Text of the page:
What do Warren Buffet and Jeff Bezos’ fortunes have in common? They were both (largely) built on the stock market. But you don’t have to have a brilliant eye for goldmine shares and excellent timing to make money on the ASX. The simple power of compounding interest is all it takes.
“Compound interest is the eighth wonder of the world. He who understands it, earns it; he who doesn’t, pays it.” – Albert Einstein (reputedly)
Let’s take an example. Say you have $1000 in spare coin to invest, and you pop it into stocks that continue to increase in value by 10% each year.
Then, you find each week you have an additional $100 that you can afford to pop invest on top of your original amount, so you do.
If you continue this for 13 years, you’ll have invested $67,600 in total, but your portfolio will be worth a whopping $141,428.
You’ve more than doubled your money!
However, there’s never any guarantee that a share will go up in value, and no amount of compound interest can save a portfolio of poorly chosen shares.
That’s why we’ve compiled 2 approaches to the ASX that might suit a newbie investor.
Advice for a beginner looking to strategically invest in ASX shares
The blue-chip approach
If you’re wondering how to invest in shares without taking huge risks, shares in blue-chip companies might be a good place to start your research.
While prior performance never guarantees future performance, blue-chip companies are usually recognisable and established. Generally, they have high market capitalisations and their share prices often show less volatility than others. These companies tend to show continuous and predictable growth, though that is never guaranteed.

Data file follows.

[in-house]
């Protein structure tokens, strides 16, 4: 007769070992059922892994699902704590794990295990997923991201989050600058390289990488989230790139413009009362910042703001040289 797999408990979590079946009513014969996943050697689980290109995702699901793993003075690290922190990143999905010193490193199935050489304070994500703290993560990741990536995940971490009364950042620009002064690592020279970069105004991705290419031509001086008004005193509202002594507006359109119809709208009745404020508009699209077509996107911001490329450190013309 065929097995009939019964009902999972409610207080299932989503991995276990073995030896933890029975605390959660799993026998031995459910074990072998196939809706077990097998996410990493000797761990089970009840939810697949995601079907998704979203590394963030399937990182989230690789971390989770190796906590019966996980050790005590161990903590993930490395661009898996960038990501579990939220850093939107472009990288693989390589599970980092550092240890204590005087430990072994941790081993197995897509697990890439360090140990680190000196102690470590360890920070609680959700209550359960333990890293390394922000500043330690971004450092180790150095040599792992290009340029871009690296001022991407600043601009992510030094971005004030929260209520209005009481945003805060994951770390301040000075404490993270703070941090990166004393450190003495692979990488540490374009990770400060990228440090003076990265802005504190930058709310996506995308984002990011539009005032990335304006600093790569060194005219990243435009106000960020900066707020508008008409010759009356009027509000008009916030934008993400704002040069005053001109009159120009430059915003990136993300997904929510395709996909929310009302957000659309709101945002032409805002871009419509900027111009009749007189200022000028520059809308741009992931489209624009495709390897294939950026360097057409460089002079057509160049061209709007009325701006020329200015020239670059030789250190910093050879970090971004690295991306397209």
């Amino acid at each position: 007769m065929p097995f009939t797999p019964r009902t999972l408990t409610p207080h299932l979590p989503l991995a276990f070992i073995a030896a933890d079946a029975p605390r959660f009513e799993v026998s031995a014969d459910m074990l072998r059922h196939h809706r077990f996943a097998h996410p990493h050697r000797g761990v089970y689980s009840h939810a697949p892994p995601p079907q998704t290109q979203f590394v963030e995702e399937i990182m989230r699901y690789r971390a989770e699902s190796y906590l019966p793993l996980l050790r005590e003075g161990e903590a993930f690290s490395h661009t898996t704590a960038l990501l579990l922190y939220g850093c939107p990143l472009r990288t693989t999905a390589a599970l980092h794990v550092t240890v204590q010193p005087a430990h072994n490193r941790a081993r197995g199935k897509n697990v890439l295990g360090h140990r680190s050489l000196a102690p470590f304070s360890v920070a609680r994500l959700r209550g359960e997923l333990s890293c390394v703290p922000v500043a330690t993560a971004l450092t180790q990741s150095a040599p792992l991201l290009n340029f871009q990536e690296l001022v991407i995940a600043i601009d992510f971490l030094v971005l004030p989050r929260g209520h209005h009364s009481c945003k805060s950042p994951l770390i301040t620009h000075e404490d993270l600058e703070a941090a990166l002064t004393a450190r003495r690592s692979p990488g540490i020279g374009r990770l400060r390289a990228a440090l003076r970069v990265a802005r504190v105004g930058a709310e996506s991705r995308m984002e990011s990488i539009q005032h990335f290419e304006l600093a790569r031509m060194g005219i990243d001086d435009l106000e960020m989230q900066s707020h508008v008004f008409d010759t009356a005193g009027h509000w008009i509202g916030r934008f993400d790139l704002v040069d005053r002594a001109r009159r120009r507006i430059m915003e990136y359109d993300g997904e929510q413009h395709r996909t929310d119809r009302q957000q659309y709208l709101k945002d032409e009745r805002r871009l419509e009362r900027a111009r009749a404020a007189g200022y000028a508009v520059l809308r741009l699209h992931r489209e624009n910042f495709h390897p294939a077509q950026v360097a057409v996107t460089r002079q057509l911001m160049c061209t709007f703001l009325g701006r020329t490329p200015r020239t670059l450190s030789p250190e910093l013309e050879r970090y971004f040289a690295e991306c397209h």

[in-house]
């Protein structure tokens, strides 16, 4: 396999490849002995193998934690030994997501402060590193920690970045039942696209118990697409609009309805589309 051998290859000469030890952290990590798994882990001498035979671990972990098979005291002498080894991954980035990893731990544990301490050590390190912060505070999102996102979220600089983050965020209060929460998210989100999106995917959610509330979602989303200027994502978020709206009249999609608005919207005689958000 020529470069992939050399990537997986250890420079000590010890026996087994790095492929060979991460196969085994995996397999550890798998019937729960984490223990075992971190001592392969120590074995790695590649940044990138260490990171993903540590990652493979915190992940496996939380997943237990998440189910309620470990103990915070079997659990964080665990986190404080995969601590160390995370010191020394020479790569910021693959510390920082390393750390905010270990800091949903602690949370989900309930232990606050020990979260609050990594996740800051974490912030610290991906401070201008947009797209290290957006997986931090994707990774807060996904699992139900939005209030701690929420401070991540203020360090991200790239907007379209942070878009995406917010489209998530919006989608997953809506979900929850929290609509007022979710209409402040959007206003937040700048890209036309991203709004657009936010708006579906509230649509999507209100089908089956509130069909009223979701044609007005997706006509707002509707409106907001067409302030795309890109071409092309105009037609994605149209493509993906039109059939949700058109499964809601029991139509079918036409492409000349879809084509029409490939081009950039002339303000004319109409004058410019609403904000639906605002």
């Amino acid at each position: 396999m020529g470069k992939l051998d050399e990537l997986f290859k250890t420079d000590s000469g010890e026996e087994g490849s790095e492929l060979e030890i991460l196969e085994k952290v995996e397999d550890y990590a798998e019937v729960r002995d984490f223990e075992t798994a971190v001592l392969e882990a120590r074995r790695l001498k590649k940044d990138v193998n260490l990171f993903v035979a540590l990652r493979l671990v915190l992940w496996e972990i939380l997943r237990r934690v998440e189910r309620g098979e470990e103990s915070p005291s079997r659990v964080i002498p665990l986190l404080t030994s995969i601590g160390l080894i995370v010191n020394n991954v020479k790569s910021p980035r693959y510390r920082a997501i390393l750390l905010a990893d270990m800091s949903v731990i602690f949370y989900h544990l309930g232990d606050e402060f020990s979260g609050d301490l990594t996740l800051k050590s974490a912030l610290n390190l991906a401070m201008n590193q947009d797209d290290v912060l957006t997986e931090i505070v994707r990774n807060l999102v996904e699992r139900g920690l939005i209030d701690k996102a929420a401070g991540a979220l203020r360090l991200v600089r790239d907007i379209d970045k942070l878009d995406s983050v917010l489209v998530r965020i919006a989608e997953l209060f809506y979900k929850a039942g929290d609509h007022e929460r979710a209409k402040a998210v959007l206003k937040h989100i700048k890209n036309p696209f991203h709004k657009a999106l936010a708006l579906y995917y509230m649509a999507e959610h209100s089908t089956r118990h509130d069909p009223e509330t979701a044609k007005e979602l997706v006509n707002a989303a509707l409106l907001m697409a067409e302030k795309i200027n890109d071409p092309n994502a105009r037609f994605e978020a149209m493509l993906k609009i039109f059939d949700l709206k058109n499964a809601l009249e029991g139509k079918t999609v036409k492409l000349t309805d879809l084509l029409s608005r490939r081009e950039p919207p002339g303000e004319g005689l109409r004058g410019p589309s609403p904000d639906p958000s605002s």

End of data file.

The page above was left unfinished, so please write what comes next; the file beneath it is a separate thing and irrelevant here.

They may be great options for new investors who feel a bit apprehensive or who might want a solid foundation for their portfolio. There are many blue-chip companies listed on the ASX, most of which can be found on the S&P/ASX 50 Index (ASX: XFL).
One such example is Rea Group Ltd (ASX: REA). If you don’t recognise REA Group by name, you’ll probably recognise its logo. This company is behind brands such as realestate.com and Flatmates.
It’s a long-term ASX resident. The global digital advertising company has been listed on the ASX since 1999, weathering many a storm in its time.
REA Group has a large market capitalisation. It’s worth around $18 billion, with approximately 132 million shares outstanding.
The exchange-traded fund approach
Exchange-traded funds (ETF) are traded on the ASX like stocks, but rather than being a portion of a company, they are a share in a fund that holds a selection of ASX listed-companies. Some investors believe ETFs are a great way to diversify your portfolio without much fuss.
Once more, it’s important you take a personal approach to investing, as ETFs won’t suit every investor or portfolio.
Often, ETFs will have a hold in all or most of the companies on a particular index, such as the S&P/ASX All Technology Index (ASX: XTX), the S&P/ASX 200 Index (ASX: XJO) or the All Ordinaries Index (ASX: XAO).
Since these companies aren’t listed in Australia, investors interested in this ETF might be looking for a way to get involved in the US market.
Where to invest $1,000 right now
When investing expert Scott Phillips has a stock tip, it can pay to listen. After all, the flagship Fintech Zoom Share Advisor newsletter he has run for more than eight years has provided thousands of paying members with stock picks that have doubled, tripled or even more.*
Scott just revealed what he believes are the five best ASX stocks for investors to buy right now. These stocks are trading at dirt-cheap prices and Scott thinks they are great buys right now.
*Returns as of February 15th 2021